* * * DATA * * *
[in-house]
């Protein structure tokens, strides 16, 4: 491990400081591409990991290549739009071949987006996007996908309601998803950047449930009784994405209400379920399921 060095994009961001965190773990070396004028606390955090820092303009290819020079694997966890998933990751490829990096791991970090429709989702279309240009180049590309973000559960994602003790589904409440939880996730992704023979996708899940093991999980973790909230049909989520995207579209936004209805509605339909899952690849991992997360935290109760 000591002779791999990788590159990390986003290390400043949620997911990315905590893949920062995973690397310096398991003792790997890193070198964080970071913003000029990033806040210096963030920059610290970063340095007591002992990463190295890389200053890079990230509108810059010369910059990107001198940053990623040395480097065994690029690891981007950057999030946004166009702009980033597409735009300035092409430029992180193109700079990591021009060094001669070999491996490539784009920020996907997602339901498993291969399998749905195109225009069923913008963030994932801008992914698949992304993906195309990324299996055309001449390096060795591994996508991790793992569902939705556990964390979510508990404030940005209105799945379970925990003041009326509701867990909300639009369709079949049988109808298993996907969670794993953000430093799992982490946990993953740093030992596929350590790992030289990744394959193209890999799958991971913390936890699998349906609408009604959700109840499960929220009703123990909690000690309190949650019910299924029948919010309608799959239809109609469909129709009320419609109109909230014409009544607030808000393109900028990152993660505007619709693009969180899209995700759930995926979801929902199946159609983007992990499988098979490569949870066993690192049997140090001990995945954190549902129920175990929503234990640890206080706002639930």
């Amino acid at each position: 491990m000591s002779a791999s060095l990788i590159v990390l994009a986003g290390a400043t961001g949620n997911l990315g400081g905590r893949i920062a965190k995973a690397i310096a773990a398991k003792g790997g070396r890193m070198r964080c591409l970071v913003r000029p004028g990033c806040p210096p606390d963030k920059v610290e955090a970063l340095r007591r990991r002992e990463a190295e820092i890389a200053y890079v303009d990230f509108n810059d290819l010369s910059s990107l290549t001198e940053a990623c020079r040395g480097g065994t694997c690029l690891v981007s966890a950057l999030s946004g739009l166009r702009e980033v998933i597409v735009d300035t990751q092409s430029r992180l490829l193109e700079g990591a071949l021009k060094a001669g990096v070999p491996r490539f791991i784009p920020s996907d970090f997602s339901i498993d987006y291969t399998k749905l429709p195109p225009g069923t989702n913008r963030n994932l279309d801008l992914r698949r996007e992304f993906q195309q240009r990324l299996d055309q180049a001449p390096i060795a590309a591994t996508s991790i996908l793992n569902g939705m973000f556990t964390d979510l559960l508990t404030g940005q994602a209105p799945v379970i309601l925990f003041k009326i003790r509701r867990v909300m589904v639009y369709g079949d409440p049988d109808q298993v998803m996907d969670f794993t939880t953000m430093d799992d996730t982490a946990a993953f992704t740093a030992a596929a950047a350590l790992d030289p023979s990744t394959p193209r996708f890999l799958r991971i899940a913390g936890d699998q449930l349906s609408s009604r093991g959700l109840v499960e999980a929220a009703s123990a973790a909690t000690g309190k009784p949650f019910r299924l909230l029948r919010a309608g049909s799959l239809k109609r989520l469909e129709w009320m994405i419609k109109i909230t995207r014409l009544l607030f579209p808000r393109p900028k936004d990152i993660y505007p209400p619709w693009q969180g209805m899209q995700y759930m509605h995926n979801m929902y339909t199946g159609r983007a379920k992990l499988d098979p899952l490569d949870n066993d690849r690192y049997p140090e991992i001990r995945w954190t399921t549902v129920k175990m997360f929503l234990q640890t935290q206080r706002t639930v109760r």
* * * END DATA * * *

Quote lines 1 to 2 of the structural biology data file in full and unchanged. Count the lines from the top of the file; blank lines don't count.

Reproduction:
[in-house]
């Protein structure tokens, strides 16, 4: 491990400081591409990991290549739009071949987006996007996908309601998803950047449930009784994405209400379920399921 060095994009961001965190773990070396004028606390955090820092303009290819020079694997966890998933990751490829990096791991970090429709989702279309240009180049590309973000559960994602003790589904409440939880996730992704023979996708899940093991999980973790909230049909989520995207579209936004209805509605339909899952690849991992997360935290109760 000591002779791999990788590159990390986003290390400043949620997911990315905590893949920062995973690397310096398991003792790997890193070198964080970071913003000029990033806040210096963030920059610290970063340095007591002992990463190295890389200053890079990230509108810059010369910059990107001198940053990623040395480097065994690029690891981007950057999030946004166009702009980033597409735009300035092409430029992180193109700079990591021009060094001669070999491996490539784009920020996907997602339901498993291969399998749905195109225009069923913008963030994932801008992914698949992304993906195309990324299996055309001449390096060795591994996508991790793992569902939705556990964390979510508990404030940005209105799945379970925990003041009326509701867990909300639009369709079949049988109808298993996907969670794993953000430093799992982490946990993953740093030992596929350590790992030289990744394959193209890999799958991971913390936890699998349906609408009604959700109840499960929220009703123990909690000690309190949650019910299924029948919010309608799959239809109609469909129709009320419609109109909230014409009544607030808000393109900028990152993660505007619709693009969180899209995700759930995926979801929902199946159609983007992990499988098979490569949870066993690192049997140090001990995945954190549902129920175990929503234990640890206080706002639930």